Like most diabetes product companies, Mendor says it designed its products together with users and diabetes experts to address the needs of people with diabetes. After using this product I have to say that I believe them. Because I had a few questions and because I wanted to learn more about Mendor and their products, I talked to Karla Asikainen, account manager, who kindly answered my questions.
What can you tell us about the design of the clear box? How sturdy is it? If it breaks can I still use the glucometer?
The covers of the meter actually serve several functions. They keep the meter safe from humidity and dirt but also work as actual operating parts in the functioning of the meter. For example, the strip is ejected by pulling the lower cover down and a pull even further down will prime the lancing device. This allows our meter to be completely silent because it does not have an engine operating the operation mechanisms. The plastic covers have been tested extensively and have been proved to protect the meter, which is why there is no need for any separate carrying case, and also to endure heavy use. In case the covers for some reason would break, we are offering new covers as spare parts free of charge to the customer.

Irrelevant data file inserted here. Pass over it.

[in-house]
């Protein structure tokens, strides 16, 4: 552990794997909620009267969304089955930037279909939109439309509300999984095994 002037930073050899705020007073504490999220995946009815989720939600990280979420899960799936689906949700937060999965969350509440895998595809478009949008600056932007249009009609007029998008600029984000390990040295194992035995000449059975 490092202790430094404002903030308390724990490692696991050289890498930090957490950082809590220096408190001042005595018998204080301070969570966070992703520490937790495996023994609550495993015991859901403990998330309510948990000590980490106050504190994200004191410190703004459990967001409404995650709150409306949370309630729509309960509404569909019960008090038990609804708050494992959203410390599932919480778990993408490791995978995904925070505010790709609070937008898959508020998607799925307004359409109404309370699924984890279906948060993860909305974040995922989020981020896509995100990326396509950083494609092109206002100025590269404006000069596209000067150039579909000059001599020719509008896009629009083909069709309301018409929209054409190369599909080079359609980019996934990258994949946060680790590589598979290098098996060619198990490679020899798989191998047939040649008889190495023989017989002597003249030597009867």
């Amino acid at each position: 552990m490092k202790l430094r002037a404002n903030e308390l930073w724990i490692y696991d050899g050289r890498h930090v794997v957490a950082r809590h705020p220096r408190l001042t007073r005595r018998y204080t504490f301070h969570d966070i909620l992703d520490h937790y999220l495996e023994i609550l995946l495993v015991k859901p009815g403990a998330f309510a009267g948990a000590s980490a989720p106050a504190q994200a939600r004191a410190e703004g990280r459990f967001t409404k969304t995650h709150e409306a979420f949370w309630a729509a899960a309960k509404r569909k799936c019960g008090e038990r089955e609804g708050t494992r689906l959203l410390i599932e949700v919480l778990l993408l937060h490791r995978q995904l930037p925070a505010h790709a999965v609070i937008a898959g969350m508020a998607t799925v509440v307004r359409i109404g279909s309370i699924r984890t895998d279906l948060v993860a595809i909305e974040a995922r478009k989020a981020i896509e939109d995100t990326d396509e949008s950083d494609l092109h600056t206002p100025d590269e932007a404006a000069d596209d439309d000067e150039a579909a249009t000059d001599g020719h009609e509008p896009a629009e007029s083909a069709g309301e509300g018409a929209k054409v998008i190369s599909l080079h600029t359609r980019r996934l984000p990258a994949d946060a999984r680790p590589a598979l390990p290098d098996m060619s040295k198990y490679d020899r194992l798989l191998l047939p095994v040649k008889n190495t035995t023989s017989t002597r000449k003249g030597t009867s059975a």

What if the lancet doesn’t prick well enough to get a good drop of blood on the first try? Can I prick my finger again without getting a new test strip out?